Gardening In Depth

Experiencing the Golden Ratio and Fibonacci Sequence in your garden

Romanesco broccoli - a beautiful equation at Tyrant Farms
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The golden ration and fibonacci sequence are everywhere in your garden. Can you spot them? Plants and garden design can be a great way to teach children (and yourself) about math. 

The mathematics of beauty… 

Over the years, The Tyrant and I have done lots of graphic design work — both for personal and professional projects. As a result, our eyes are particularly attuned to the aesthetic side of things—whether that be the line spacing or font in a magazine or the color and texture on a head of broccoli.

Have you ever noticed how certain designs intuitively evoke a calming, harmonious feeling, whereas other designs just intuitively feel “off”? Designers aren’t alone in experiencing this sensation, it’s something many other people notice too, even if they can’t say precisely what’s causing that sense of visual discordance.

As it turns out, there is an actual mathematical reason why we view many elements of nature as aesthetically beautiful: it’s called the “Golden Ratio.”

The Golden Ratio

Euclid of Alexandria, the famed Greek mathematician and founder of modern Geometry, offered the first recorded description of the Golden Ratio in 300BCE. Two quantities are said to be in the Golden Ratio if the ratio of the sum of the numerical values to the larger quantity is equal to the ratio of the larger quantity to the smaller one.

This ratio (1.618) is a mathematical constant that commonly occurs in nature, appearing in seemingly diverse elements ranging from spiral galaxies to pine cones to nautilus shells to your index finger.

Spiral Galaxy NGC 1187 (we didn't take this photo, NASA did).

Meet Spiral Galaxy NGC 1187, which lives about 60 million light years away in the Constellation of Eridanus and makes for a beautiful example of the Golden Ratio (we didn’t snap this photo, the European Southern Observatory did).

It’s fun to walk around your garden and try to spot the various plants that express the Golden Ratio—then eat them. Go give the Golden Ratio a taste!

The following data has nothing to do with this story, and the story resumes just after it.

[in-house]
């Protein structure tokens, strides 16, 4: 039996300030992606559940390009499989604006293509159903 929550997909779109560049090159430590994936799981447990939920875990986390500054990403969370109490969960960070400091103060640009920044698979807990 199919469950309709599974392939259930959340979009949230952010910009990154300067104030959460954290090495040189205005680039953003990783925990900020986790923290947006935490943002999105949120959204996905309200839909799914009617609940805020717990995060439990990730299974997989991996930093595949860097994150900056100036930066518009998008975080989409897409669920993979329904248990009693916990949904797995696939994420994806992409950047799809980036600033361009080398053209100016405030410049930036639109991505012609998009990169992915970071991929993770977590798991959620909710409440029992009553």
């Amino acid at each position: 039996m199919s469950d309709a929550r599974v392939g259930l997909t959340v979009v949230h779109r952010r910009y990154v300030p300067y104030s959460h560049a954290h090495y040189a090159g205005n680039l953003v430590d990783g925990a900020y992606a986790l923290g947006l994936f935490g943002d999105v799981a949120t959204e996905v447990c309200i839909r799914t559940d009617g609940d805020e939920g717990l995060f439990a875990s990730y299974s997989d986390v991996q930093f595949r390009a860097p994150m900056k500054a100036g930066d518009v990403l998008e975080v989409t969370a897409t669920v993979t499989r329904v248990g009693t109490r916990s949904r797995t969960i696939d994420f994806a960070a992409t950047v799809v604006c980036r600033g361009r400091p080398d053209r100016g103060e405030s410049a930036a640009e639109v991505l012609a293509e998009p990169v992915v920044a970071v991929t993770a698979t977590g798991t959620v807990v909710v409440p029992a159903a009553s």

A Tyrant Farms cabbage going to seed and displaying some beautiful math.

A Tyrant Farms cabbage going to seed and displaying some beautiful math.

The Fibonacci Sequence 

The mathematical basis of the Golden Ratio is closely related to the Fibonacci sequence. Starting with 0, each subsequent number in the Fibonacci sequence is the sum of the previous two numbers: 0, 1, 1, 2, 3, 5, 8, 13, 21, etc.

When you divide a number in this sequence by the number before it, the output is a number very close to 1.618 (the Golden Ratio). In fact, this number is fixed at exactly 1.618 after the 13th division in the Fibonacci Sequence series.

What Does This Mean? 

Trying to put our own interpretations on various mathematical ratios and patterns of the universe is not necessarily our forte, although we find it all infinitely fascinating. Rocks on the cold, lifeless surface of Mars are likely not nearly as impressed by these ratios as we are from our sentient perspectives here on the life-nurturing surface of Earth.

Regardless of how we choose to interpret these mathematical patterns, everyone can agree that life and our shared experiences of this time and place are an awesome thing to ponder and appreciate.

On a more practical level, we can each consider incorporating these mathematical ratios into the designs of our own gardens (or other designs) in order to make them more aesthetically pleasing to people that happen to gaze and graze upon them. We can also learn a lot about math from our gardens and use our gardens as living classrooms to teach children about the wonders of the universe. 

Thanks for reading!



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  • Reply
    Gary Meisner
    April 19, 2013 at 9:21 am

    Hi Aaron and Susan,

    Nice article on the edible side of the golden ratio. Given your interest in this topic, I thought you might also enjoy my sites at and

    I tried to send you an email via your contact us page but it gave an error message. Please check that out or email me at the address given below re an idea for your blog.

    All the best to you,

    Gary Meisner

    • Reply
      April 19, 2013 at 9:42 am

      Hello and thanks for the tip about our contact page, Gary. We’ll fix it asap. I’ll also check out your sites later today after work. Thanks!

  • Reply
    Gary Meisner
    April 14, 2013 at 2:57 pm

    Most if not all spirals in nature are equiangular spirals, but not all equiangular spirals are golden spirals. See more at You can find the spirals that really contain the golden ratio with the app at

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